Driving Board Excellence

Merel Spierings is Senior Researcher at The Conference Board ESG Center in New York. This post relates to a report authored by Ms. Spierings and based on disclosure data from Corporate Board Practices in the Russell 3000, S&P 500, and S&P MidCap 400: Live Dashboard, a live online dashboard published by The Conference Board and ESG data analytics firm ESGAUGE, in collaboration with Debevoise & Plimpton, the KPMG Board Leadership Center, Russell Reynolds Associates, and The John L. Weinberg Center for Corporate Governance at the University of Delaware.

This report completes a series on Corporate Board Practices in the Russell 3000 and S&P 500 and discusses areas of board governance that often receive less investor and public attention than topics such as board diversity but are nonetheless critical for board excellence. They include director orientation and continuing education, performance evaluations, committee member rotation, and overboarding.

Director Orientation and Ongoing Education

While most US public companies rely exclusively on in-house board education programs, the share of companies complementing internal programs with external resources is increasing. As of November 2023, 37% of S&P 500 companies disclosed relying on a combination of in-house and outside programs to educate new and sitting directors, up from 25% in 2018. During that time frame, the share of S&P 500 companies organizing educational programs exclusively in-house declined (from 67% in 2018 to 61% in 2023). The Russell 3000 has seen a similar pattern, with a rise of companies using internal and external resources (from 12% in 2018 to 23% in 2023) and a decline in companies relying solely on internal programs (from 66% in 2018 to 64% in 2023).

Management bears much of the responsibility for ensuring that the board is fluent in areas that are relevant to the company’s business and business strategy. Currently, however, management itself sees significant gaps in board knowledge.[1] As boards are addressing an array of topics—ranging from AI to climate change to supply chain resilience—companies should consider enlisting the assistance of outside expertise in providing relevant educational programs for the board to complement management’s knowledge of the company. At the same time, the board can ask for presentations on areas where it wants additional information. Exposing the board to diversity of thought, whether from within or outside the organization, can enhance its ability to make informed decisions, adapt to changing circumstances, and avoid institutional groupthink.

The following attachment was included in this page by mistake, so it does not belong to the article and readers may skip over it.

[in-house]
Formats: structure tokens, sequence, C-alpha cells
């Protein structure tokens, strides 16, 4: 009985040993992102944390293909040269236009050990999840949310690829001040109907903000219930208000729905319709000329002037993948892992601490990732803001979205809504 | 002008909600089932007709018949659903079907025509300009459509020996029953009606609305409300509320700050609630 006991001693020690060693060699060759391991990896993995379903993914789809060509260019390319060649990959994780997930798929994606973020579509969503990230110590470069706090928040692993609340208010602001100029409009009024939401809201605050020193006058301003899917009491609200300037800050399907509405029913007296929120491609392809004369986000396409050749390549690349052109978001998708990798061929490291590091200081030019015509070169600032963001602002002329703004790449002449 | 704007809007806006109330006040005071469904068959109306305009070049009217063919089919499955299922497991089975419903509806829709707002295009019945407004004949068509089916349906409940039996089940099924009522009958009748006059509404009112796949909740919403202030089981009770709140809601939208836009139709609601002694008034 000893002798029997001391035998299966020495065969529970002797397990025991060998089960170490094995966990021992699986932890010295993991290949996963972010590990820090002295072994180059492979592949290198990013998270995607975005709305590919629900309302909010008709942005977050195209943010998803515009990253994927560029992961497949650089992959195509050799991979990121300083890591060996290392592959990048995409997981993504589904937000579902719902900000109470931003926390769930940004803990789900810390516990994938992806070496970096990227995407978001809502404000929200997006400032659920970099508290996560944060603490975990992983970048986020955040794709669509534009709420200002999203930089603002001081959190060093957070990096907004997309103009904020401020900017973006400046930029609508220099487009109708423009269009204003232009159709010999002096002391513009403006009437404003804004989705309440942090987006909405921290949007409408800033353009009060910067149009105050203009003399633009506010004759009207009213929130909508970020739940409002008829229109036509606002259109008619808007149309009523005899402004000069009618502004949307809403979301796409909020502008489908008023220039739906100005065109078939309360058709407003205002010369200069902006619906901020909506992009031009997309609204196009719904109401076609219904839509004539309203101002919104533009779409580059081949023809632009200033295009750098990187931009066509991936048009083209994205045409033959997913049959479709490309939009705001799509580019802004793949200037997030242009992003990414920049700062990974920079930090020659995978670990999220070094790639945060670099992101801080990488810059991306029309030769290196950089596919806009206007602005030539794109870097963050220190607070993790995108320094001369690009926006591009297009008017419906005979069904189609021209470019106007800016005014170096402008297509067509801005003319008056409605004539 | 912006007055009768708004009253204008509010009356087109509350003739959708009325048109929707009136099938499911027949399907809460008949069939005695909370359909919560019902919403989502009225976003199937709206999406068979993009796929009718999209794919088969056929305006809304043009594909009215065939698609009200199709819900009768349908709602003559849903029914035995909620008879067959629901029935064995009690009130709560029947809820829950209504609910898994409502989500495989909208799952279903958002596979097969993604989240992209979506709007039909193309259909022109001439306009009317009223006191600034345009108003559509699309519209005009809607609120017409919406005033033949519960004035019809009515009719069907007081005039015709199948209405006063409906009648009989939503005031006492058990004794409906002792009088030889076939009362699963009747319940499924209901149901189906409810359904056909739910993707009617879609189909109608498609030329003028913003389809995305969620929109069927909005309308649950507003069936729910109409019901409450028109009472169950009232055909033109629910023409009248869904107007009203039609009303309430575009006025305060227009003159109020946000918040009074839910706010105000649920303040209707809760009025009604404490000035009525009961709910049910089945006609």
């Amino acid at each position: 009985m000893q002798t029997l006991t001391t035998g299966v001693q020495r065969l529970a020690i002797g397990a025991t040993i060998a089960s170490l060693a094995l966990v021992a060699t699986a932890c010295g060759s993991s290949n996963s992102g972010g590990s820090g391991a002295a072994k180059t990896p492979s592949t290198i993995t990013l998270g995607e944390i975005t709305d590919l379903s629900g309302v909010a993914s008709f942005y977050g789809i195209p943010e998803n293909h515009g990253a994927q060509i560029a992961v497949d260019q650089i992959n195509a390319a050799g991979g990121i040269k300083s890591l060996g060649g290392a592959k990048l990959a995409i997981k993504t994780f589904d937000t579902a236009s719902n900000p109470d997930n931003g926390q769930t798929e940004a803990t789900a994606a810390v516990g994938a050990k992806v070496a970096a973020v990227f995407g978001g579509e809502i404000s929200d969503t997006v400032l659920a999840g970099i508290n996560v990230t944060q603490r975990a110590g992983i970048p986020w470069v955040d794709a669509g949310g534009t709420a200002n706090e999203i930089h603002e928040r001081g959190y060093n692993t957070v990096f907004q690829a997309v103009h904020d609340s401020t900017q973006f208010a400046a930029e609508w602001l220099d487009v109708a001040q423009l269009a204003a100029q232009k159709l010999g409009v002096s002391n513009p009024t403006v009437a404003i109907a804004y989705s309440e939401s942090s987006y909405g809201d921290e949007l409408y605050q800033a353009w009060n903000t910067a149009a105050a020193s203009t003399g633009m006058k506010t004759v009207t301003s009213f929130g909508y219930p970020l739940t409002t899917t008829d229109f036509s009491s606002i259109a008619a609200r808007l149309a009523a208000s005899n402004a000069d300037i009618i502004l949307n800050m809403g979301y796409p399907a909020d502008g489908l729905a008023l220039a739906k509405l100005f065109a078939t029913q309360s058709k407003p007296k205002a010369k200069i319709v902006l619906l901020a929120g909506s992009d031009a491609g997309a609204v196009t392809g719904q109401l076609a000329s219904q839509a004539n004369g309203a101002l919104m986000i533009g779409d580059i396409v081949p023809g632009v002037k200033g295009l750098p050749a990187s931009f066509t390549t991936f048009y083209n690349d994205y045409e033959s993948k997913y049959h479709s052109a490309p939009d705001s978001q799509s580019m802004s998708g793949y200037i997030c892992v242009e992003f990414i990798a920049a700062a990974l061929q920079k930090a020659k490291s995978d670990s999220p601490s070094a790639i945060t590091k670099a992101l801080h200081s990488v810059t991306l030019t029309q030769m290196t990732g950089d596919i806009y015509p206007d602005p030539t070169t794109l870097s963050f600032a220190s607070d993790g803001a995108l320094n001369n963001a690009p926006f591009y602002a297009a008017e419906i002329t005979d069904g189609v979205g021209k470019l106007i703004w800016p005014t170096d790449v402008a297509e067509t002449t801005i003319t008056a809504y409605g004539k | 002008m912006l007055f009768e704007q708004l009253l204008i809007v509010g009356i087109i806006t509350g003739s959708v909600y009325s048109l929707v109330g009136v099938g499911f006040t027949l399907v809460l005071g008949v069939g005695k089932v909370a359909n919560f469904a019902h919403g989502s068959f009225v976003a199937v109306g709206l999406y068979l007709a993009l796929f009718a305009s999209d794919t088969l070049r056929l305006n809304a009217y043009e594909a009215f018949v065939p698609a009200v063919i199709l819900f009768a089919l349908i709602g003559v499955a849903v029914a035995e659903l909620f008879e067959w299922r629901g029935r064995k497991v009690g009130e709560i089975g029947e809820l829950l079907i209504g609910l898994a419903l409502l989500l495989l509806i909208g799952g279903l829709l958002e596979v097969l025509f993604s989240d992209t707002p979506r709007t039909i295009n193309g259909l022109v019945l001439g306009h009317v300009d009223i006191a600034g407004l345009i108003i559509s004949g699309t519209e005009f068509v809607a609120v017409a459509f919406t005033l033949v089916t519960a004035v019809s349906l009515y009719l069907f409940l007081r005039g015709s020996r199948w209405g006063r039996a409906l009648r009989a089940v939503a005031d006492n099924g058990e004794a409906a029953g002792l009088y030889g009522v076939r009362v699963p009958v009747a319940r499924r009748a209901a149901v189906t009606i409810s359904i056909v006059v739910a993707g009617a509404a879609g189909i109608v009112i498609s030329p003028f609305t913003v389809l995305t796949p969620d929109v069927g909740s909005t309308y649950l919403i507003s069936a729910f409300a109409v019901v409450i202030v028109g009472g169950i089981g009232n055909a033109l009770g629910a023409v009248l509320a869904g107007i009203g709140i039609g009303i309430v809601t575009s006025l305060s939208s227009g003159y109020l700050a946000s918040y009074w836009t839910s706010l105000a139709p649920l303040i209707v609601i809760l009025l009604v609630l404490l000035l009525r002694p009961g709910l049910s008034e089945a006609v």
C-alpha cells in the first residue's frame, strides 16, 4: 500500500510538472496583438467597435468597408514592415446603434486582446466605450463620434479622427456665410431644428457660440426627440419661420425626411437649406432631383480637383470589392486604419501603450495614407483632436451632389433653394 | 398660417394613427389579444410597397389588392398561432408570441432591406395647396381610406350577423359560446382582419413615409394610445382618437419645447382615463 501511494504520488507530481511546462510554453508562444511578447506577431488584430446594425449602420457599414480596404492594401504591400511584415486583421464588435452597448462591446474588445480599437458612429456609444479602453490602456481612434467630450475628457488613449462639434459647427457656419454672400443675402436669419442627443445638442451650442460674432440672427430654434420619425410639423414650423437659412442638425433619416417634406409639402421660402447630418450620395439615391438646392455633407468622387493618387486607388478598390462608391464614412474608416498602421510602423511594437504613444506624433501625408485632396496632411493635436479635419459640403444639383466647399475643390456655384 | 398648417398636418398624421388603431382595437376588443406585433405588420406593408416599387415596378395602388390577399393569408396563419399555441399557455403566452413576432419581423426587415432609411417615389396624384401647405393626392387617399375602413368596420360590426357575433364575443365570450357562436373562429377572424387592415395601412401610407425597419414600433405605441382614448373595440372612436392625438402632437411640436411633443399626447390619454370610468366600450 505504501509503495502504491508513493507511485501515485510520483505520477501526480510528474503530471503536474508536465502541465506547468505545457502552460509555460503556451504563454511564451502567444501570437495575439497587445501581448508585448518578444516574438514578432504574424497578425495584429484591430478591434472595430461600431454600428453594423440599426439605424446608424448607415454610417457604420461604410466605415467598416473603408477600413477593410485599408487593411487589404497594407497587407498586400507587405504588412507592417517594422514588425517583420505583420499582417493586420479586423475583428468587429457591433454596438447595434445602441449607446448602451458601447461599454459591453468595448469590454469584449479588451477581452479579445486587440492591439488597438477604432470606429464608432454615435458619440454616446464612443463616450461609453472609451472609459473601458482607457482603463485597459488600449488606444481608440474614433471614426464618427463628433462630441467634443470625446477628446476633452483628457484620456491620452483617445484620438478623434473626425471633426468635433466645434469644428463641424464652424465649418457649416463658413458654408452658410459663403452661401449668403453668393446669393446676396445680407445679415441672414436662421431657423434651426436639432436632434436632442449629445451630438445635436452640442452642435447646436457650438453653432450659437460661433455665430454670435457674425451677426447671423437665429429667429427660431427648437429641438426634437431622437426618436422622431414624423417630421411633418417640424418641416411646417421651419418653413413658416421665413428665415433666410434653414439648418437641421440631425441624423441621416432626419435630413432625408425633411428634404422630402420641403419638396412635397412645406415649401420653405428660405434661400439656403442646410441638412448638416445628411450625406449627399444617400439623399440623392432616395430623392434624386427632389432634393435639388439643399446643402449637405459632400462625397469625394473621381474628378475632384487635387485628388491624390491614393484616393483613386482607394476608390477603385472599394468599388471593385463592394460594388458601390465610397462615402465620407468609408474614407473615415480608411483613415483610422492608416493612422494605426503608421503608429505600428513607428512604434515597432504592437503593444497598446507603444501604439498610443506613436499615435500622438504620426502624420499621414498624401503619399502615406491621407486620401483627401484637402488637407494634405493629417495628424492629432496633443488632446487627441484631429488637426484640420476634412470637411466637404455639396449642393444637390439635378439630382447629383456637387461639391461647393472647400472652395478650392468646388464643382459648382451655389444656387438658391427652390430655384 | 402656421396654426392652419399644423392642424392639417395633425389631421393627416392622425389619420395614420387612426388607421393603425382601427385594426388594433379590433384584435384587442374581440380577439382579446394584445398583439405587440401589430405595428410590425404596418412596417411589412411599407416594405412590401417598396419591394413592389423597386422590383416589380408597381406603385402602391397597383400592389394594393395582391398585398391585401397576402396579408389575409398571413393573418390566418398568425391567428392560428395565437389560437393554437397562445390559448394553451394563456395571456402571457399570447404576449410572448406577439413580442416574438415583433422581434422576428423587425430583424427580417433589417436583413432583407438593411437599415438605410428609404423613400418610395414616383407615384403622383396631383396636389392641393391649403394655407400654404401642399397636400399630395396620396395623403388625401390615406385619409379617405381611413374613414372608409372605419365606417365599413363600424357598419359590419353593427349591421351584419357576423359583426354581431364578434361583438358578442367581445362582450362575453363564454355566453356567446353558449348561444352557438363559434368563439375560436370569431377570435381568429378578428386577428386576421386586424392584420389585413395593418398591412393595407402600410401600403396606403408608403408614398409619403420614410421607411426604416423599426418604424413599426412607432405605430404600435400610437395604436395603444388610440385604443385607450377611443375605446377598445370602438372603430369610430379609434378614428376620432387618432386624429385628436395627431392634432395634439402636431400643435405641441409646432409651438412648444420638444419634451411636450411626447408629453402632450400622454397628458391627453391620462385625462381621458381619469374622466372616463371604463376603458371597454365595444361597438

As part of this process, management will want to ensure it has sufficient informal interactions with the board and individual directors, so it can identify and address any gaps between what the board knows (which might be more than management realizes) and what it should know.

Board and Director Performance Evaluations

Incorporating individual director evaluations into the annual board self-assessment is now a common practice among larger companies. As of November 2023, a majority (56%) of S&P 500 disclosed conducting a combination of full board, committee, and individual director evaluations (including both peer assessments and self-assessments), up from 37% in 2018. In that index, the practice of conducting only board and committee evaluations has declined from 58% in 2018 to 48% in 2023. The Russell 3000 has also seen a rise in full board, committee, and individual evaluations (from 18% in 2018 to 38% in 2023), but 50% of companies continue to conduct only full board and committee evaluations (down from 65% in 2018).

Board and committee evaluations can benefit from a multifaceted approach that incorporates both surveys and the nuanced insights gathered through interviews with individual directors. Collective discussions during board and committee meetings can further enrich the evaluation process by addressing the results of the self-assessments and creating action plans for the issues raised.

Furthermore, conducting individual director evaluations (every two or three years) along with traditional annual board and committee evaluations can be helpful, as it provides detailed insights into individual performance; identifies strengths, opportunities, and skill gaps; and enables the formulation of targeted development plans. This approach strengthens accountability and can lead to changes in board composition, resulting in a well-rounded board that has critical competencies for long-term performance and the ability to navigate the complexities of the current business environment.[2] In between formal evaluation cycles, management should take note of which directors are engaged, ask probing questions, and effectively challenge management—and which ones don’t. Management should bring this to the attention of board leadership, so issues around individual director performance can be addressed informally on an ongoing basis. These are sensitive discussions and require a strong level of trust between management and board leadership.